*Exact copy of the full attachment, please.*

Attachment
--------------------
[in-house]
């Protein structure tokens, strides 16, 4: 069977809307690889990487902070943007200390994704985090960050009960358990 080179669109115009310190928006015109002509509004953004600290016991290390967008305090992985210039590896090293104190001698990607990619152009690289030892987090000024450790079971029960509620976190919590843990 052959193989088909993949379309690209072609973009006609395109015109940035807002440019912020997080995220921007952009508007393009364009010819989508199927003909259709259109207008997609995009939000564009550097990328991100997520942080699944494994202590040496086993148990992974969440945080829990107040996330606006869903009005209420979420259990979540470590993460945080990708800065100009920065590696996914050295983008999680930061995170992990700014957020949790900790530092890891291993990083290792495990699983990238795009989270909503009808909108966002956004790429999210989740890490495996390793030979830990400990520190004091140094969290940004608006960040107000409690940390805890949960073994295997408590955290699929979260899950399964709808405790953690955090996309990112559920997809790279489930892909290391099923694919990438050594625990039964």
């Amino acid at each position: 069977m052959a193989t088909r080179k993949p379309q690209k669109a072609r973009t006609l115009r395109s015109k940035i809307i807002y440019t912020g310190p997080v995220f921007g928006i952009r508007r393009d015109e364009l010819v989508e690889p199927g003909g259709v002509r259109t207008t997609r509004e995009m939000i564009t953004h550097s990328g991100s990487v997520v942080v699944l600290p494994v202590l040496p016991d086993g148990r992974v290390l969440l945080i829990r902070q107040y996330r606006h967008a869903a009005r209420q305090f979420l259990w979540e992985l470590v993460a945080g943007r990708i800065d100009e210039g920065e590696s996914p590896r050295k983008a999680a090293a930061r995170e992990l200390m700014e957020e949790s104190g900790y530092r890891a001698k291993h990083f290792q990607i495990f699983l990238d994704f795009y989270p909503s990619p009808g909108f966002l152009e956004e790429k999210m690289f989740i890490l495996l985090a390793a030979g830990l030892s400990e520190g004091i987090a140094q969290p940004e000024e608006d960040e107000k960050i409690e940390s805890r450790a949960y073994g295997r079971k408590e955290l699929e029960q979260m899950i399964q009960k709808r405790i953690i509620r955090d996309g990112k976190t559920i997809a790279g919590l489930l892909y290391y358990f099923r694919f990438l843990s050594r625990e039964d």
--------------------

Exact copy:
[in-house]
């Protein structure tokens, strides 16, 4: 069977809307690889990487902070943007200390994704985090960050009960358990 080179669109115009310190928006015109002509509004953004600290016991290390967008305090992985210039590896090293104190001698990607990619152009690289030892987090000024450790079971029960509620976190919590843990 052959193989088909993949379309690209072609973009006609395109015109940035807002440019912020997080995220921007952009508007393009364009010819989508199927003909259709259109207008997609995009939000564009550097990328991100997520942080699944494994202590040496086993148990992974969440945080829990107040996330606006869903009005209420979420259990979540470590993460945080990708800065100009920065590696996914050295983008999680930061995170992990700014957020949790900790530092890891291993990083290792495990699983990238795009989270909503009808909108966002956004790429999210989740890490495996390793030979830990400990520190004091140094969290940004608006960040107000409690940390805890949960073994295997408590955290699929979260899950399964709808405790953690955090996309990112559920997809790279489930892909290391099923694919990438050594625990039964």
């Amino acid at each position: 069977m052959a193989t088909r080179k993949p379309q690209k669109a072609r973009t006609l115009r395109s015109k940035i809307i807002y440019t912020g310190p997080v995220f921007g928006i952009r508007r393009d015109e364009l010819v989508e690889p199927g003909g259709v002509r259109t207008t997609r509004e995009m939000i564009t953004h550097s990328g991100s990487v997520v942080v699944l600290p494994v202590l040496p016991d086993g148990r992974v290390l969440l945080i829990r902070q107040y996330r606006h967008a869903a009005r209420q305090f979420l259990w979540e992985l470590v993460a945080g943007r990708i800065d100009e210039g920065e590696s996914p590896r050295k983008a999680a090293a930061r995170e992990l200390m700014e957020e949790s104190g900790y530092r890891a001698k291993h990083f290792q990607i495990f699983l990238d994704f795009y989270p909503s990619p009808g909108f966002l152009e956004e790429k999210m690289f989740i890490l495996l985090a390793a030979g830990l030892s400990e520190g004091i987090a140094q969290p940004e000024e608006d960040e107000k960050i409690e940390s805890r450790a949960y073994g295997r079971k408590e955290l699929e029960q979260m899950i399964q009960k709808r405790i953690i509620r955090d996309g990112k976190t559920i997809a790279g919590l489930l892909y290391y358990f099923r694919f990438l843990s050594r625990e039964d």